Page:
Turtle, E. P., McEwen, A. S., Perry, J., West, R. A., Fussner, S., Dawson, D. D., Porco, C. C. (2006). "Cassini Imaging Observations of Titan's Surface." American Astronomical Society, DPS meeting #38, #52.01.


Abstract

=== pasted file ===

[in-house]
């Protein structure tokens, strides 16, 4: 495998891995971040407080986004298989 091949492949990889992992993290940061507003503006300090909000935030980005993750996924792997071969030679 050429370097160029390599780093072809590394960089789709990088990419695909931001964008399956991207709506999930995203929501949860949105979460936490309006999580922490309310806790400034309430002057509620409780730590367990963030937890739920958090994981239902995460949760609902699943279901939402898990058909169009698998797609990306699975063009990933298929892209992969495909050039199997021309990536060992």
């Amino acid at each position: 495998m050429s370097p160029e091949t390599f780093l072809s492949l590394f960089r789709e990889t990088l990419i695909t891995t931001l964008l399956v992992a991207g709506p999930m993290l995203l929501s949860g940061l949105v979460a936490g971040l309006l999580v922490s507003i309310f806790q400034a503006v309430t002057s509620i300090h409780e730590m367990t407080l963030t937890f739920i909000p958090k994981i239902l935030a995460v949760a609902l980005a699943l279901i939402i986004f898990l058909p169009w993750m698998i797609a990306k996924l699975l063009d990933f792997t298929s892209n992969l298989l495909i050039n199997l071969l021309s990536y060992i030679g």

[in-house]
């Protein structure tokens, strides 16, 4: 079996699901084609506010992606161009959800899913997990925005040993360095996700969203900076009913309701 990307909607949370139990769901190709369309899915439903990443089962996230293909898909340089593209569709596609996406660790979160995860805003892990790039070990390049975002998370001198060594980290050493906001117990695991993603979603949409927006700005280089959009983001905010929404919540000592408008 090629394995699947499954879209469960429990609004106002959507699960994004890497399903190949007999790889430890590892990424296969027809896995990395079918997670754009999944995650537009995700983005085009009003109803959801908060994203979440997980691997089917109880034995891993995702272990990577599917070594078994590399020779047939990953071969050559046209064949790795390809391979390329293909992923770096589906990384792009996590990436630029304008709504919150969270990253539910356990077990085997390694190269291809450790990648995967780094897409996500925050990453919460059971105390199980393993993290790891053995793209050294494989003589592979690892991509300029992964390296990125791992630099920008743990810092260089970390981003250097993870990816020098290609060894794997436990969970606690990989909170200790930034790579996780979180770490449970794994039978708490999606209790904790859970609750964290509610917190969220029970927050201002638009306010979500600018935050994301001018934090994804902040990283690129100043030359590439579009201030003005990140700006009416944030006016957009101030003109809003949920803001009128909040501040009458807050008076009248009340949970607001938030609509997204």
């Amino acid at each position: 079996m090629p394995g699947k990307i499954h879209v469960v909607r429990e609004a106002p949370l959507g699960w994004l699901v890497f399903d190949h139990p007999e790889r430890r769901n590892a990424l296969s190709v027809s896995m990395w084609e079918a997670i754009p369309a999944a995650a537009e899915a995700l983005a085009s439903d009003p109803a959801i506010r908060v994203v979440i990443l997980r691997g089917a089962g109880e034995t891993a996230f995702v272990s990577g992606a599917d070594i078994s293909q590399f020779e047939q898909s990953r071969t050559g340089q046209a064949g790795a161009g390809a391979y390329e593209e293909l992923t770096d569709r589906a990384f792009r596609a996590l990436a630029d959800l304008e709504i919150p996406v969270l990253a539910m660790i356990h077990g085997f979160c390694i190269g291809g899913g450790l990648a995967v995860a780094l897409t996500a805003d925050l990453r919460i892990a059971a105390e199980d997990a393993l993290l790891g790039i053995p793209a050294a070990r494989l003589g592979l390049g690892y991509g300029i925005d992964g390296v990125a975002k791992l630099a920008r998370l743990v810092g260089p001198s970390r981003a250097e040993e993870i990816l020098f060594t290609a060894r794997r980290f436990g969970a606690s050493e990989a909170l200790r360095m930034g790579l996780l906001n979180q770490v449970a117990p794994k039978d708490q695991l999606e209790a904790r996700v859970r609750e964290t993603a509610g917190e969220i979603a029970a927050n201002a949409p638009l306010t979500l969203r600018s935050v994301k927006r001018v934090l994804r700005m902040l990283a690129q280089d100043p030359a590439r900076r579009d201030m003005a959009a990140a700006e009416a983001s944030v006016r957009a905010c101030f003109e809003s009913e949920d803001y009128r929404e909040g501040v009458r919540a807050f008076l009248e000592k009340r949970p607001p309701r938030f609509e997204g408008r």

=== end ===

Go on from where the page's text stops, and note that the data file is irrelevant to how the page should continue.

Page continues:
In just over two years since insertion into orbit around Saturn, Cassini's complement of instruments has made observations of Titan during sixteen close passes as well as other more distant opportunities. Using filters in the near infrared chosen to coincide with windows in the absorption spectrum of methane, Cassini's Imaging Science Subsystem has been accumulating coverage of Titan's surface. The scales of features that can be resolved in the developing map range from approximately 1 km, achieved in regions of the sub- and anti-Saturnian hemispheres which have been viewed several times at close range as a result of the spacecraft's trajectory, to a few tens of kilometers in other areas. The albedo patterns revealed on the surface represent a variety of geological features: linear boundaries suggest faulting and tectonic control, bright, east-west aligned, streamlined shapes suggest aeolian processes, narrow, curvilinear, dark lines that wind across the surface appear to be fluvial channels, and Ontario Lacus, a dark feature near the South Pole that is a few hundred kilometers long with a very smooth boundary is reminiscent of a lake, the surprisingly rare circular structures may be impact craters, and more complex patterns still defy easy interpretation. These observations, in combination with those from other instruments are consistent with the hypothesis that dark regions are generally topographic lows in which hydrocarbon material precipitating out of the atmosphere has collected. Thorough analysis of 65 images that include the specular point has not provided any indication of the enhancement that would be expected were substantial bodies of liquid present, thereby agreeing with the interpretation that aeolian processes dominate in equatorial regions. We will present the most recent surface observations (two flybys are planned for September and another is scheduled during the DPS meeting) and interpretations thereof.